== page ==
Several Brands Have Stopped Buying Brazilian Leather in the Wake of the Amazon Wildfires
The bans come after increased concerns over the involvement of the cattle industry in the fires
The devastating Amazon wildfires dominated news headlines this summer (rightly so) and the fallout from the disaster is still continuing.
Overnight, H&M has announced that it has temporarily banned the purchase of Brazilian leather over concerns that the cattle industry is involved in deforestation practices in the world’s largest rainforest.
In a statement to Forbes, a spokesperson for the brand said the ban will be enforced “until there are credible assurance systems in place to verify that the leather does not contribute to environmental harm in the Amazon.”
H&M isn’t the only company to take a stand with VF Corp. (which owns Timberland, Vans and North Face) announcing similar measures across the weekend. An official statement from the brand said it would cease the purchase of Brazilian leather “until we have the confidence and assurance that the materials used in our products do not contribute to environmental harm in the country.”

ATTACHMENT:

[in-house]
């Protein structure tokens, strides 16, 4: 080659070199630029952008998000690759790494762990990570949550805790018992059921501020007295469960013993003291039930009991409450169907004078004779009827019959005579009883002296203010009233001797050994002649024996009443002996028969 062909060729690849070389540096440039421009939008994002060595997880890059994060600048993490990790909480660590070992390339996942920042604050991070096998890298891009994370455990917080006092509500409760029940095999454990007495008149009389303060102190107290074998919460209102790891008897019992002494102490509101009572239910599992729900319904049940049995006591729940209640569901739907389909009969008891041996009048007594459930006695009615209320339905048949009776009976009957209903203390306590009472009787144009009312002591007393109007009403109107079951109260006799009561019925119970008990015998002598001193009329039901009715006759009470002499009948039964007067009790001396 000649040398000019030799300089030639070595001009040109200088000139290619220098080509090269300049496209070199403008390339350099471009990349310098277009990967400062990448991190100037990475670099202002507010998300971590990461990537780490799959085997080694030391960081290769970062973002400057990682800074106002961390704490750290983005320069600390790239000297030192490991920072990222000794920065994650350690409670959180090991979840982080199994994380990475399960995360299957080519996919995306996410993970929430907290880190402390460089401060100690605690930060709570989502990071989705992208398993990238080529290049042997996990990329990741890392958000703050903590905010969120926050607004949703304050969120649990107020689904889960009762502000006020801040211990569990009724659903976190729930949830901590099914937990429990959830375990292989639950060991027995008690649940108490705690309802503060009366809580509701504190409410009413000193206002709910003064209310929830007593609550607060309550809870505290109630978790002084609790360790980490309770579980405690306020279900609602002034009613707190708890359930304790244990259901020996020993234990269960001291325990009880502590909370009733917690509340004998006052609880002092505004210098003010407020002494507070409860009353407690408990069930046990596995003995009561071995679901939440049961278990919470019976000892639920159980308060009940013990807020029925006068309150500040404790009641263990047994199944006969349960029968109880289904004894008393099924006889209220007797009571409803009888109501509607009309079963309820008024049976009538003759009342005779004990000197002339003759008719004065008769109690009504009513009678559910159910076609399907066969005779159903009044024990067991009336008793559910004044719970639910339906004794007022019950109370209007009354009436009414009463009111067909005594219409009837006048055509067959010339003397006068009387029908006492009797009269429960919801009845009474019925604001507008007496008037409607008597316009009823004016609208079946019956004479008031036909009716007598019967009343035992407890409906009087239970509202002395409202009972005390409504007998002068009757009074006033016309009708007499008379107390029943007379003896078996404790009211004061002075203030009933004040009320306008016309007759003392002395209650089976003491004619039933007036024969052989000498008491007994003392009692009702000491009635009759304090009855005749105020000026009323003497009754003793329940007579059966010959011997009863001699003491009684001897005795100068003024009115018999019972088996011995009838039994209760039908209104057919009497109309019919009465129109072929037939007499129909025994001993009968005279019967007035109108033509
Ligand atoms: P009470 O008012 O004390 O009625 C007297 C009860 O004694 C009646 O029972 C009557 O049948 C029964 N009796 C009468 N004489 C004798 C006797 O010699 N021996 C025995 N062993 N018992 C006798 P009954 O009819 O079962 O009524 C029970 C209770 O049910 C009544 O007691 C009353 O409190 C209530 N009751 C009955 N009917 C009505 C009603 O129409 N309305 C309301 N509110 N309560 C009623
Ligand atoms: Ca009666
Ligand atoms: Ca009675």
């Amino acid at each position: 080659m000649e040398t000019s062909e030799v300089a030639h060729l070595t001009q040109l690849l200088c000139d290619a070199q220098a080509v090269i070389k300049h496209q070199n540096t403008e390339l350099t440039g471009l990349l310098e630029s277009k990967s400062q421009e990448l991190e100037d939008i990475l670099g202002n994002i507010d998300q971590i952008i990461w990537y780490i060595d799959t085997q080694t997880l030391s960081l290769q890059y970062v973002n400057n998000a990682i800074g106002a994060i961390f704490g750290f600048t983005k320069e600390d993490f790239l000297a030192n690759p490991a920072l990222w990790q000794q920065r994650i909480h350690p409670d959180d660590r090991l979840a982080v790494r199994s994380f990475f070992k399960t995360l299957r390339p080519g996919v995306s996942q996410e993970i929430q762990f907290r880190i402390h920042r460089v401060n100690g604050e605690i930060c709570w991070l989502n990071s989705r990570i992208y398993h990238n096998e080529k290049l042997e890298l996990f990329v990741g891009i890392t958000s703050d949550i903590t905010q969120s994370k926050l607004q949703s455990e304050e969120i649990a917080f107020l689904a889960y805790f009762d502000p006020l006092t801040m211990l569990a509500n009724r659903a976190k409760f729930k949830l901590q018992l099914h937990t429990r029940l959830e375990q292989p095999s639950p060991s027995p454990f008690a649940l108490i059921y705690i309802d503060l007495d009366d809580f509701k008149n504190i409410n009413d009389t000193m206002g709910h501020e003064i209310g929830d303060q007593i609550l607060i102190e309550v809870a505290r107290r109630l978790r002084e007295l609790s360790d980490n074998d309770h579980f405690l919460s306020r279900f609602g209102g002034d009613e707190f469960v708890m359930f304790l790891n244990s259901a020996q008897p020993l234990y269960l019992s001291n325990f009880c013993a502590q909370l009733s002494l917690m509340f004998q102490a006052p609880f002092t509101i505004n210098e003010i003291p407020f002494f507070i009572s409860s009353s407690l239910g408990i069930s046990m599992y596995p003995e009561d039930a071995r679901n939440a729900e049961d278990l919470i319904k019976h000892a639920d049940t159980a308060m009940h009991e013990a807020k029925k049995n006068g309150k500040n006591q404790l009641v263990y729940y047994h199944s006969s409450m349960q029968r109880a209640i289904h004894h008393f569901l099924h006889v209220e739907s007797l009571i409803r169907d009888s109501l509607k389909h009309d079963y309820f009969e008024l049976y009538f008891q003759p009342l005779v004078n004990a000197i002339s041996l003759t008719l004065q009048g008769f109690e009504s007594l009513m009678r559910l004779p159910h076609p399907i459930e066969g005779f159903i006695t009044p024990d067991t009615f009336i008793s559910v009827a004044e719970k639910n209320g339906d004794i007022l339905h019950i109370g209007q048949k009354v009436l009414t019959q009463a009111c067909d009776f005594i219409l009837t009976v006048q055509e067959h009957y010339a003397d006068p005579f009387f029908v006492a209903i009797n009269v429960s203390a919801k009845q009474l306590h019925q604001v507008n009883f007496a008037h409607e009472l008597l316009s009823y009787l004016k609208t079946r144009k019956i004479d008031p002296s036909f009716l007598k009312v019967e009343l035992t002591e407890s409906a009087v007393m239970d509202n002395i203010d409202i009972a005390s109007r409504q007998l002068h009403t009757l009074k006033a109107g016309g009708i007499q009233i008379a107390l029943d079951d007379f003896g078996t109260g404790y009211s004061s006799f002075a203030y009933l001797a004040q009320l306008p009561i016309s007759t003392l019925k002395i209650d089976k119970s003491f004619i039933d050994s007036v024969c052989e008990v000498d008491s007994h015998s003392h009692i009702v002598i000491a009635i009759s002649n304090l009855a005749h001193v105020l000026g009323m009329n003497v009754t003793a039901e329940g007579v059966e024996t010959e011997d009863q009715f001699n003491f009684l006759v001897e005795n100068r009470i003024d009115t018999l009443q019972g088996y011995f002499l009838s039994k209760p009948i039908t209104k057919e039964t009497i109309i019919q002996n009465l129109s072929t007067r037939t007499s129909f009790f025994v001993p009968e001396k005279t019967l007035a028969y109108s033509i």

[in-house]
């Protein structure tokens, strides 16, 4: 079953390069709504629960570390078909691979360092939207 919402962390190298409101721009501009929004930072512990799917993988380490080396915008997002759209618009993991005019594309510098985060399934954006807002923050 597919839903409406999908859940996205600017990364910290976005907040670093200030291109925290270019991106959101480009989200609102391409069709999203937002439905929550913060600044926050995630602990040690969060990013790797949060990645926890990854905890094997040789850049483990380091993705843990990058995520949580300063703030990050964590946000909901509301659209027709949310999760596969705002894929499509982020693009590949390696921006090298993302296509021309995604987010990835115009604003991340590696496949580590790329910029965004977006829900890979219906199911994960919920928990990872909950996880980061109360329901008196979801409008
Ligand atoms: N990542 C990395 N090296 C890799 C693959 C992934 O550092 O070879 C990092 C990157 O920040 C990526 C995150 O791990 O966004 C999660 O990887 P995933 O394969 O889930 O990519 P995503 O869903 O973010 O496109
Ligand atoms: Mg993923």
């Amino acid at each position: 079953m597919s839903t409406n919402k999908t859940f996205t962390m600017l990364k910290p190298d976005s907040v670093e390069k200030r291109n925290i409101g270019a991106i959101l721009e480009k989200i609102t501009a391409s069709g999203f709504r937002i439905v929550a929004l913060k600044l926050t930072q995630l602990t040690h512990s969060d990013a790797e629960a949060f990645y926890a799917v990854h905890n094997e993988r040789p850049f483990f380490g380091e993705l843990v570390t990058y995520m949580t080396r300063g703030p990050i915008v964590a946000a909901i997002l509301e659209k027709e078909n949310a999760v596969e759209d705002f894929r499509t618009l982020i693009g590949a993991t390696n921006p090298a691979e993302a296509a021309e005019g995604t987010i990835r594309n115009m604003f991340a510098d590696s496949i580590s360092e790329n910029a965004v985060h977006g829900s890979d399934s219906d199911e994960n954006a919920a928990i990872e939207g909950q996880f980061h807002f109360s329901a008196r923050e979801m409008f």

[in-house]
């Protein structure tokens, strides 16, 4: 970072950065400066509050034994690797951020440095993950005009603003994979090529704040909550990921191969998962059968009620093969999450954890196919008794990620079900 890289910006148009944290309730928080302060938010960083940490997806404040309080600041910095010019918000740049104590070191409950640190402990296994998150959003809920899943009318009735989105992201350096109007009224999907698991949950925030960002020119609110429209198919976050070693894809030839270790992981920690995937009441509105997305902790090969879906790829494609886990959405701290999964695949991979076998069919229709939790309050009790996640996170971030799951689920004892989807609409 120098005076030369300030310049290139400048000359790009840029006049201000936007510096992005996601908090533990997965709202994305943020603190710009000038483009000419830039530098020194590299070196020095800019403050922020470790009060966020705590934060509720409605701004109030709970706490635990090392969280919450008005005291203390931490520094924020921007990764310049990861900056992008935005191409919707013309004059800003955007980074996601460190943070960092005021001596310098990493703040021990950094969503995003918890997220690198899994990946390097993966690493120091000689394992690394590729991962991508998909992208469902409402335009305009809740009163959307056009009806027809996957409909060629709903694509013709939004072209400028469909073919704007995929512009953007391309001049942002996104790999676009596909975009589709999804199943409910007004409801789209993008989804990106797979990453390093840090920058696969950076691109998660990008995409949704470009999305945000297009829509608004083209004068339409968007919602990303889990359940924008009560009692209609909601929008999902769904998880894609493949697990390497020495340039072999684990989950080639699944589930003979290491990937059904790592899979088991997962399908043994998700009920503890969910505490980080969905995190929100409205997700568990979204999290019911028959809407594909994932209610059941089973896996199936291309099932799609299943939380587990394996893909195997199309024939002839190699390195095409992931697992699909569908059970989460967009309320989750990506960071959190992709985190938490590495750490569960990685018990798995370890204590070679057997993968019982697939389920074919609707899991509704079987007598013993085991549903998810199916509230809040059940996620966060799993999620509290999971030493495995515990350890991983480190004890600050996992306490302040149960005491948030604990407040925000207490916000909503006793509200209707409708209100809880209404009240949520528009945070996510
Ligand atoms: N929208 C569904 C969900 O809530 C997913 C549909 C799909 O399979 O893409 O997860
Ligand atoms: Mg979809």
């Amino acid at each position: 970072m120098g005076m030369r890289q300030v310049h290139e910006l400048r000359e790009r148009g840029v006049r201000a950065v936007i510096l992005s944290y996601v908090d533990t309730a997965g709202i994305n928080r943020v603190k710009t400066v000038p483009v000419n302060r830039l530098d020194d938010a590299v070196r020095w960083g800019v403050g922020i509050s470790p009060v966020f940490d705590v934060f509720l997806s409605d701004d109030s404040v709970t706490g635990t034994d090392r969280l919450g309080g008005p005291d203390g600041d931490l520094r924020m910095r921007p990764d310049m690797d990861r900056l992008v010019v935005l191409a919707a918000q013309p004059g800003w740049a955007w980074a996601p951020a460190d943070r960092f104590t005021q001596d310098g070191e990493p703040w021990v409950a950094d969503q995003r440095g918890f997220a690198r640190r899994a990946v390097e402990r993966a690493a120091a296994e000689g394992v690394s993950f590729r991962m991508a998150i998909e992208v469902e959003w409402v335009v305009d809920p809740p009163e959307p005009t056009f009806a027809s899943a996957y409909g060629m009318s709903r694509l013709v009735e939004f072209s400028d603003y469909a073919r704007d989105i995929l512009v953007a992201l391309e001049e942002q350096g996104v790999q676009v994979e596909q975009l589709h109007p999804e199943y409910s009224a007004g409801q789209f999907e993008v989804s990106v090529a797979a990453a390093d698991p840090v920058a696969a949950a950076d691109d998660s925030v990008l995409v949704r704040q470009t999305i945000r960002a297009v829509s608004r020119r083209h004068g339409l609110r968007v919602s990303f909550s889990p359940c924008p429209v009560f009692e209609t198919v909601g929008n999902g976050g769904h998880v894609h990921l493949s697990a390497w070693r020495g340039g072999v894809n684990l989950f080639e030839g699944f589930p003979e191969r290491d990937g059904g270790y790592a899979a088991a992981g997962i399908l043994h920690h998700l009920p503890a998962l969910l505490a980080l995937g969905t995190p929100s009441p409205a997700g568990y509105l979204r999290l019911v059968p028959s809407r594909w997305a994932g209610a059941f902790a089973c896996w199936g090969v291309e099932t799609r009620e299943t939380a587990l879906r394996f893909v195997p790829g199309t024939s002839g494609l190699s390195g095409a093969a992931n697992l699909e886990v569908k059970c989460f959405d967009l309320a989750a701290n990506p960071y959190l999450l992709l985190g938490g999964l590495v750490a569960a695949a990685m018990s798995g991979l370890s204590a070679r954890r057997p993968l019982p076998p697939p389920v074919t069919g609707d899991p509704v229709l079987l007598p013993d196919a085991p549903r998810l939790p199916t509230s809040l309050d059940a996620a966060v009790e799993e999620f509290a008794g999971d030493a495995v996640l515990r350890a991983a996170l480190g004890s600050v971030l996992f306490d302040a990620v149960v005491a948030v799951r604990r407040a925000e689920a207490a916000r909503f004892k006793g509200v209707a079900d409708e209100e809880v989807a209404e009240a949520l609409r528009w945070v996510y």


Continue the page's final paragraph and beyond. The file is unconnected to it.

It is widely agreed by scientists that the fires ravaging the Amazon are the result of human intervention and it is suspected they were lit as part of Brazil’s deforestation industry (linked to cattle ranching and soy production).
In response to the bans, Mat Jacobson, a senior director at DC-based environmental advocacy group Mighty Earth, told Forbes, “These companies have taken a meaningful, concrete step that ensures they are not complicit in the destruction of the Amazon but also, more importantly, removes the financial incentive for burning it down. We hope that other companies will follow their lead.”
Earlier today, Reuters announced that seven Amazon countries have signed a pact to protect the forest and coordinate their responses to fires. Bolivia, Brazil, Colombia, Ecuador, Guyana, Peru and Suriname have all agreed to “increase satellite monitoring of deforestation, share information on threats to the forest like illegal mining, develop reforestation and education initiatives and increase the participation of Indigenous communities,” EcoWatch reports.